As Gosia has already pointed out, the G7 made an important step and agreed on a roadmap on cooperation, data free flow with trust and is part of this roadmap, the G7 work to develop processes for priority sectors and collected evidence on the economic and societal impact of data localization measures.
We made further progress in terms of mapping commonalities in regulatory approached to data transfer with the help of the OECD.
And we are also concerned with government access to data health by the private sector.
And just last week, as Gosia said, at the Future Tech Forum in London, we had very, very interesting discussions about data as a force for good and the importance of public trust.
So, what does all this mean for the upcoming German G7 presidency? When I speak about our presidency, I first have to give a little caveat. As you might know, Germany held elections in September and the new chancellor will be elected by Parliament today.
And it is only afterwards, that a new minister competent for digitalization will take office.
Anything I can outline as you as our current planning is preliminary only and might be subject to changes.
However, what we'd like to propose to the new minister is to continue the G7's work and unlocking the potential of data for the economy and society.
For this effort, we'd like to take our commonalities as a starting point. And there are a lot of commonalities. I'm sure we'll elaborate on the studies that are being taken in this regard.
On the basis of these commonalities, we could be building bridges between the different approaches, aiming as a final goal to harmonize relevant framework. This is, of course, a long way to go and it is clear that the prerogative to choose mechanisms that best‑serve national policy interests is to be achieved with government.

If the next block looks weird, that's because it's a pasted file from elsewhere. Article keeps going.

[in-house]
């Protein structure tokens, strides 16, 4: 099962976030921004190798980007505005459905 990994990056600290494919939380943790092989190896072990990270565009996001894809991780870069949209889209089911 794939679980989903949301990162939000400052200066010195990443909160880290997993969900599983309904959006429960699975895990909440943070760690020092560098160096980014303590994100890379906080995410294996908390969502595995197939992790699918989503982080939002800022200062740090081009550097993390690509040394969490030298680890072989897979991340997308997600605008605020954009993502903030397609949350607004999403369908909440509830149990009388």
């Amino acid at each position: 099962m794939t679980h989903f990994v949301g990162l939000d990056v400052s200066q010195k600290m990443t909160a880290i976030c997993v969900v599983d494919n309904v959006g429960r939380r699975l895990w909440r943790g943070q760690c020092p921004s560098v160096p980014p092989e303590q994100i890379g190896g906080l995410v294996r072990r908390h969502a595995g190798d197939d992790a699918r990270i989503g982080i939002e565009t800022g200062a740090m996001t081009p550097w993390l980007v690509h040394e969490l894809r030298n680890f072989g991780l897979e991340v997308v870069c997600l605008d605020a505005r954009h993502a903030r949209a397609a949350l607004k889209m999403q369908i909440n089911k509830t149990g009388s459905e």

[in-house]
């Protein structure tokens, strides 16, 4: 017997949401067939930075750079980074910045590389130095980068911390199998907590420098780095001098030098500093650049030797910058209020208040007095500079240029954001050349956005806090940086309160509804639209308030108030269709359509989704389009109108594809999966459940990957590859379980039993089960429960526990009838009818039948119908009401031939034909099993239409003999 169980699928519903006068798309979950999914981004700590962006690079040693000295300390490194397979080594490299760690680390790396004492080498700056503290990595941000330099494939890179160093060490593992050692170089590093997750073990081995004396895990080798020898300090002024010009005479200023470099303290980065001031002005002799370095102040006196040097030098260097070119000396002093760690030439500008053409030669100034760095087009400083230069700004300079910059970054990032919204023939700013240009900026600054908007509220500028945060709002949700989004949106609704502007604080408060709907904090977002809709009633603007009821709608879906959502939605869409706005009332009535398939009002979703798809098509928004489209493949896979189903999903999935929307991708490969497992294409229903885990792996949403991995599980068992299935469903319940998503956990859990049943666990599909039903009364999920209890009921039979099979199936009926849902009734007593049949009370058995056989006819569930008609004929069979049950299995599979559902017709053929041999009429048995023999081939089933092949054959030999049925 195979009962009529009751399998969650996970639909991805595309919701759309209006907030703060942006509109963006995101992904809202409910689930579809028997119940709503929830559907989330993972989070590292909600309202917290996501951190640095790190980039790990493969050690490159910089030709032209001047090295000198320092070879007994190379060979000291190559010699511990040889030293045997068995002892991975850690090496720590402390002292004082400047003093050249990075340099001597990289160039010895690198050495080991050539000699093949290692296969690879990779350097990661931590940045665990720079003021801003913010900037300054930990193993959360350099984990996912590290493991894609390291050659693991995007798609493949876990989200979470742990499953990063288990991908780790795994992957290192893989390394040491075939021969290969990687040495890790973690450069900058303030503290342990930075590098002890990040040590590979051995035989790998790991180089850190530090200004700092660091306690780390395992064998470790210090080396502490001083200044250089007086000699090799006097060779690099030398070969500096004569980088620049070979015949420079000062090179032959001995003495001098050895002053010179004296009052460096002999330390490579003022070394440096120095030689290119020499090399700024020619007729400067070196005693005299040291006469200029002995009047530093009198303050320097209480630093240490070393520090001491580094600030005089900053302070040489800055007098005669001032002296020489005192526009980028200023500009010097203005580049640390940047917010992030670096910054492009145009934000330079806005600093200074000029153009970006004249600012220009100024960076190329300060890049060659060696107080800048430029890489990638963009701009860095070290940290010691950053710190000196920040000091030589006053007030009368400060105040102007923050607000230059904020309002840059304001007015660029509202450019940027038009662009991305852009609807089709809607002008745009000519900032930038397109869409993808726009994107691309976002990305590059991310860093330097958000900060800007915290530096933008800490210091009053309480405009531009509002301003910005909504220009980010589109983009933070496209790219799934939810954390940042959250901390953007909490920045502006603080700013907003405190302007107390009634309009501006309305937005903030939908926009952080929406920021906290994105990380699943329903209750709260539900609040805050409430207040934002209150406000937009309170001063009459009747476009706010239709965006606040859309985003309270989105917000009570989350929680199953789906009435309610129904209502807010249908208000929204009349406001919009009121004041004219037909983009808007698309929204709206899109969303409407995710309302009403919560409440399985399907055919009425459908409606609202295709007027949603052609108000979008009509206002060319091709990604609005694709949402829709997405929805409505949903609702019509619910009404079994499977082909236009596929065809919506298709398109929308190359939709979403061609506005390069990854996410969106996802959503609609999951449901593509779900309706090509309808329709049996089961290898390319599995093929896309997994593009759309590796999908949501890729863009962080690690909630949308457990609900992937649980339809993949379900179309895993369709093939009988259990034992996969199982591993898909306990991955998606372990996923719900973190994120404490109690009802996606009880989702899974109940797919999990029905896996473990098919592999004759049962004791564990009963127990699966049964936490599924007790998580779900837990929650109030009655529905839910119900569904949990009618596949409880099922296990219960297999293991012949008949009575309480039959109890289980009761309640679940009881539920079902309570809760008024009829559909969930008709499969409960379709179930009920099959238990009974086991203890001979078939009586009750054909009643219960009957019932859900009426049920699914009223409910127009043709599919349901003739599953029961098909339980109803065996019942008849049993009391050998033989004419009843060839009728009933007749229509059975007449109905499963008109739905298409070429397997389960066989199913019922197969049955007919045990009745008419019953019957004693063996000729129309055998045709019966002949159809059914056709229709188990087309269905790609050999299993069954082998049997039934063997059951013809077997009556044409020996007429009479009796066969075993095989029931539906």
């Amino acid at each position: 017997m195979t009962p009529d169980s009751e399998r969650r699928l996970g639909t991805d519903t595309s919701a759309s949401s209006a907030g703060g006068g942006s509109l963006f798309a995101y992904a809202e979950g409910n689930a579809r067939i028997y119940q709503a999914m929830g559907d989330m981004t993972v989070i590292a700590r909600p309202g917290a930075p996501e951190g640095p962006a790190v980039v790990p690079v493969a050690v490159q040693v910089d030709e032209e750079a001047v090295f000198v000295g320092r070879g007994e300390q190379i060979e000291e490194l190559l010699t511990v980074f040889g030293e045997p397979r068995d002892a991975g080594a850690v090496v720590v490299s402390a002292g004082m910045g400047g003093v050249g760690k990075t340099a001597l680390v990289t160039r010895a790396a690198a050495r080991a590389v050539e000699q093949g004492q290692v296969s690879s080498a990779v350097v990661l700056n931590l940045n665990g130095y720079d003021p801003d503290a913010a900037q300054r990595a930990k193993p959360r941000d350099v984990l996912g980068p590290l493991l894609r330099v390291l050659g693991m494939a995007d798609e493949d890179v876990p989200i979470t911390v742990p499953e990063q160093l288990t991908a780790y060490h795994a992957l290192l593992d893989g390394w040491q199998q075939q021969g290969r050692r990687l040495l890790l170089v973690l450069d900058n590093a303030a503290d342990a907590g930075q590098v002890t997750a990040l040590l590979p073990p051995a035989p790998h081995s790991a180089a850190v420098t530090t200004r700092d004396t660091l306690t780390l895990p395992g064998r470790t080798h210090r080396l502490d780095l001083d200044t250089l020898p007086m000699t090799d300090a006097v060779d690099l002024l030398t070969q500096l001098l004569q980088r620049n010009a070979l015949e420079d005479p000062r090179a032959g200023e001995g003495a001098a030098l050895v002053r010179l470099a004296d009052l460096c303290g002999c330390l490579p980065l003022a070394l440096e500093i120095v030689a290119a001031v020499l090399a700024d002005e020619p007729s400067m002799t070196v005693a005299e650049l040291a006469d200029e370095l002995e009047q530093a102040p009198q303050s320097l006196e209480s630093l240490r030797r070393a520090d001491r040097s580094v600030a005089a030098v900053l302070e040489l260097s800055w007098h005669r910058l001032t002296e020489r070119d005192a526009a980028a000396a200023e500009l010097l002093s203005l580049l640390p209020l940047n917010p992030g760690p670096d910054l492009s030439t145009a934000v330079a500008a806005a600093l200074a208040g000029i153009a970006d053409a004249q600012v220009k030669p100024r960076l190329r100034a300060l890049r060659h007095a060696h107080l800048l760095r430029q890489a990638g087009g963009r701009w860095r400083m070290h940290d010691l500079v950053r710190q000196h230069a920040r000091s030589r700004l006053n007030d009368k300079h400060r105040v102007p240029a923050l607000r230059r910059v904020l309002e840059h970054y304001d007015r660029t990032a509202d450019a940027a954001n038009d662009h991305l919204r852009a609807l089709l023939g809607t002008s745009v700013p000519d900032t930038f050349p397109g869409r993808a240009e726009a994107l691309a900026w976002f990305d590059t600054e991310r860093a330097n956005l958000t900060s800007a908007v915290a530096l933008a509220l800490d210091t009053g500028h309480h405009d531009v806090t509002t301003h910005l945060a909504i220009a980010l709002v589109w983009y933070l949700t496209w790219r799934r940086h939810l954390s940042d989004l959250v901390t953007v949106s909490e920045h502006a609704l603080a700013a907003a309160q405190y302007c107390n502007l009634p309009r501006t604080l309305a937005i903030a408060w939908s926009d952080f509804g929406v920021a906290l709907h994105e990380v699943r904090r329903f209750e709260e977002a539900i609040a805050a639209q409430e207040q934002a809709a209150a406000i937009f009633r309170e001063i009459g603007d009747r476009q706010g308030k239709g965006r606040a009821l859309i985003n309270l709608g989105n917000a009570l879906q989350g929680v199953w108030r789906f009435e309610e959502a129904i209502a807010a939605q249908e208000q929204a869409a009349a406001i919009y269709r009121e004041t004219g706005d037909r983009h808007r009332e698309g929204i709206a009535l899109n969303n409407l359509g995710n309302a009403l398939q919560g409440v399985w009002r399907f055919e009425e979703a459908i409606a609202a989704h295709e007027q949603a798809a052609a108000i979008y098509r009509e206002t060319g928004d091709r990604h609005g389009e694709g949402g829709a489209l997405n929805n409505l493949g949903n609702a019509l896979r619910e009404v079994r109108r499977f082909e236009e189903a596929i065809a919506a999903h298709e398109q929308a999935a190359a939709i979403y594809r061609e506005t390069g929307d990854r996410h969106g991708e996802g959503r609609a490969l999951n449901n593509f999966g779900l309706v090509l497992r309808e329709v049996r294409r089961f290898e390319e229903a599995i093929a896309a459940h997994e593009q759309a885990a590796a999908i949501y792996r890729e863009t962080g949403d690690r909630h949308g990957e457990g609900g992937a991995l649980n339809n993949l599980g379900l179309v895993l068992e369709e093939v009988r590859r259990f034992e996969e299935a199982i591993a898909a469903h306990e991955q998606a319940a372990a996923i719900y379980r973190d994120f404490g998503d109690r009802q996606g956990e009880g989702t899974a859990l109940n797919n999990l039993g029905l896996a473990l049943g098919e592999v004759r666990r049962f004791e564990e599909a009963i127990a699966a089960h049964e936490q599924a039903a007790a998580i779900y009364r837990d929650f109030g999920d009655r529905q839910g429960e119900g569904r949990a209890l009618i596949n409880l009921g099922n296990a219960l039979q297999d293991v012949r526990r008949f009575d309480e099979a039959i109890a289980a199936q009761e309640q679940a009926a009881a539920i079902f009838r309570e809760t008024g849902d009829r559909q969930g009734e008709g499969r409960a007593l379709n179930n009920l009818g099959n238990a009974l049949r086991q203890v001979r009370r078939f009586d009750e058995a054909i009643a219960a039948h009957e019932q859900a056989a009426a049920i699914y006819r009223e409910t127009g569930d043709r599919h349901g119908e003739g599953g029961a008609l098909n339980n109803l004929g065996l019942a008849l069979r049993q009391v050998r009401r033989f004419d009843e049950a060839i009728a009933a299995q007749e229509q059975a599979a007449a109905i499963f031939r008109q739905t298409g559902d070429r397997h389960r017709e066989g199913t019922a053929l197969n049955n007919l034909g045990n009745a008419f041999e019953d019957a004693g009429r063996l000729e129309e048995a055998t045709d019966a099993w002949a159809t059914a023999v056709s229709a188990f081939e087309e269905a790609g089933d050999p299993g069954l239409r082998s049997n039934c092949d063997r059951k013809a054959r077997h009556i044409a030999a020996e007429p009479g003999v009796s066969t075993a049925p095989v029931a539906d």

However, what we could try to do is initiate an approximation process that tries to align essential rules for international data transfer.
And our aim would be to create a level playing field to promote global data traffic and to spur both innovations and cost benefits for consumer and businesses.
So, this, in a nutshell, would be what we are thinking about for our G7 presidency, with regard to data governance.
However, as I said, all up to the decision of a new minister for digitalization. It'll be interesting to see how the discussions in the G7 process will be influenced by the discussions in the G‑20 process and other international forum.
It's clear that the digital economy is a global one and the society's connect globally. Even if I have outlined now, our preliminary thinking for one of the smaller international fora, the G7 for us, a global and inclusive approach is the way forward.
Thank you very much.
>> YOICHI IIDA: Thank you very much, Ann‑Christin for sharing your views on next year's presidency. It is very inspiring to know you are new chancellor, decided and selected today and further collaboration between, not only between our two governments, but also, globally, among the G7 and also, as you've said, among the inclusive community of global, digital society.
So, thank you very much for your presentation and now, we heard a lot of voices talking about OECD's contribution to the G7 discussions.
I know the discussions and product from different committees, including CDEP have been contributing enormously to the policy discussion progress, not only at G7, but also G‑20 and others.
So, I'd like to invite Audrey to share with us, the current development of the discussion at OECD and also, some, some perspective for the future work.
Audrey is head of the Digital Economy Policy Division, directorate for science technology and innovation at OECD. Audrey, please take the floor.